1. “Jon Hamm Talks About the Mad Men Series Finale.” The actor speaks with Dave Itzkoff of the New York Times about the screen cut to the 1971 Coca-Cola “Hilltop” commercial and more.
“My take is that, the next day, he wakes up in this beautiful place, and has this serene moment of understanding, and realizes who he is. And who he is, is an advertising man. And so, this thing comes to him. There’s a way to see it in a completely cynical way, and say, ’Wow, that’s awful.’ But I think that for Don, it represents some kind of understanding and comfort in this incredibly unquiet, uncomfortable life that he has led. There was a little bit of a crumb dropped earlier in the season when Ted says there are three women in every man’s life, and Don says, ’You’ve been sitting on that for a while, huh?’ There are, not coincidentally, three person to person phone calls that Don makes in this episode, to three women who are important to him for different reasons. You see the slow degeneration of his relationships with those women over the course of those phone calls.”
2. “The Untold Story of ILM, a Titan That Forever Changed Film.” For Wired, Alex French and Howie Kahn go inside the magic factory.
“As it turns 40 this year, ILM can claim to have played a defining role making effects for 317 movies. But that’s only part of the story: Pixar began, essentially, as an ILM internal investigation. Photoshop was invented, in part, by an ILM employee tinkering with programming in his time away from work. Billions of lines of code have been formulated there. Along the way ILM has put tentacles into pirate beards, turned a man into mercury, and dominated box office charts with computer-generated dinosaurs and superheroes. What defines ILM, however, isn’t a signature look, feel, or tone—those change project by project. Rather, it’s the indefatigable spirit of innovation that each of the 43 subjects interviewed for this oral history mentioned time and again. It is the Force that sustains the place.”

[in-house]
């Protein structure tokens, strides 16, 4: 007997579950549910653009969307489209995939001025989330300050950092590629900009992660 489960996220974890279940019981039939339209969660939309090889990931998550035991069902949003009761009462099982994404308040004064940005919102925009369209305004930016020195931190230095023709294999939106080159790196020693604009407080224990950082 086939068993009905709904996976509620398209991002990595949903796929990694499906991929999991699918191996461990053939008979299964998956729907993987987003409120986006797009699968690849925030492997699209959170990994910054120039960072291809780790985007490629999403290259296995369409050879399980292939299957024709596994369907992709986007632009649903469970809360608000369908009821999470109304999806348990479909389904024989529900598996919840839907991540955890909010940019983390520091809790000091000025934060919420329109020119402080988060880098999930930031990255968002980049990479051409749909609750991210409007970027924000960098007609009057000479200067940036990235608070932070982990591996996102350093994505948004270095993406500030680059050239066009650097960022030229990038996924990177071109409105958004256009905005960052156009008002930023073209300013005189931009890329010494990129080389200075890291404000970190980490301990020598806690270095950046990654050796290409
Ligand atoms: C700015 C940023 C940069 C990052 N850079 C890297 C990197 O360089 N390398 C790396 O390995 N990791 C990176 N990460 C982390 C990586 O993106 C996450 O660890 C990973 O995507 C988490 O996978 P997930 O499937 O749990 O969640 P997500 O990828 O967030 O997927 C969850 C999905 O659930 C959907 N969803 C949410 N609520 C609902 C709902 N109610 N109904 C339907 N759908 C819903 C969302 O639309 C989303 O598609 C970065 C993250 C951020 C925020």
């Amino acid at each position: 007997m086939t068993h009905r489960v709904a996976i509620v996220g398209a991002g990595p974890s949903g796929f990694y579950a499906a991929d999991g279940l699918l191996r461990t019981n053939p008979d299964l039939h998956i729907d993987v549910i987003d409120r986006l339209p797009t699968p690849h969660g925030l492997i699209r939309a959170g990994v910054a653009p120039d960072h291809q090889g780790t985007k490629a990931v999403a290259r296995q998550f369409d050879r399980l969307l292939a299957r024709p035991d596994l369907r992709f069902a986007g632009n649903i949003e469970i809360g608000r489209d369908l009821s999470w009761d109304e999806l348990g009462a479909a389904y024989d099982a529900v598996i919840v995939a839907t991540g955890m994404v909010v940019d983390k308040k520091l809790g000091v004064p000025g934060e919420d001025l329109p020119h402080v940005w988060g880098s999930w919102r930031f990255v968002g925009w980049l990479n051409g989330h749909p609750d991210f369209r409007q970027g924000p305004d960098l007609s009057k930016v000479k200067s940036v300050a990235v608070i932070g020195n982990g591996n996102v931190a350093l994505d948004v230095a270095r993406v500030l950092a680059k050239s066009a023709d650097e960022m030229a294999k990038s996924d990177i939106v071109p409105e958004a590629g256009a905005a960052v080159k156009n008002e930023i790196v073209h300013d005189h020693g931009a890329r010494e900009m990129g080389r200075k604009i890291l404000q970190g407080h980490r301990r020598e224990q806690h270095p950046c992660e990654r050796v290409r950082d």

3. “Filming the Impossible.” For Reverse Shot, Nicole Richter sits down for a chat with Catherine Breillat.
“It’s true that I am perhaps less direct now than I was when I made Une vrai jeune fille, but I still seek to write things that are impossible to shoot. I write them and I arrive on set and I have to do this scene and I don’t know how. I force myself into a position where I have to do the impossible. It allows me to come up with things that no one has ever done before. It’s rather the things that are everyday, the things that are banal, that are expected, that are ordinary that I find much more difficult and I think I am not as good at. It is the scenes where you don’t know what to do where you surprise yourself. And you ask yourself why certain scenes are impossible to shoot. It turns out they are for very banal and prosaic reasons—for reasons of our upbringing and middle-class morality.”
4. “An Interview With the Real-Life Ad Man Who Created That Coca-Cola Commercial.” For Slate, Laura Bennett sits down with Bill Backer, former creative director of McCann.
“See, my moment came out of truth and emergency. I had to come up with a commercial, we were getting sent to record in London and were stuck in an airport in Ireland. I had a studio rented and paid for, lots of actors and producers. I looked around people were sitting there together having a coke. So I wrote that on the back of a napkin: ’I’ve got to teach the world to sing. I’d like to buy the world a home and furnish it with love.’ That’s what the product was doing at the time. It just felt like I heard a voice from somewhere saying, ’I’d like to be able to do this for the whole world.’”
5. “László Krasznahorkai wins the 2015 Man Booker International Prize.” Hungarian writer announced as sixth winner of the Man Booker International Prize.
“The experimental Hungarian writer László Krasznahorkai has been awarded the £60,000 Man Booker International Prize, it was announced tonight at an award ceremony at the Victoria and Albert Museum, London. The prize is awarded every two years to an author for their entire body of work, which can either be written in English or available in English translation. In accepting the award, Krasznahorkai becomes the sixth winner of the award, joining the Albanian novelist Ismail Kadaré, Nigerian writer Chinua Achebe, Canadian author Alice Munro, and American writers Philip Roth and Lydia Davis. Krasznahorkai has previously been honoured in his own country with the Kossuth Prize, which is presented by the Hungarian President. The author also received the German Bestenliste Prize in 1993 for his novel The Melancholy of Resistance, which is awarded to the best work of literary fiction that year.”
Video of the Day: Asif Kapadia’s Amy gets a new trailer:
Links for the Day: A collection of links to items that we hope will spark discussion. We encourage our readers to submit candidates for consideration to email@example.com and to converse in the comments section.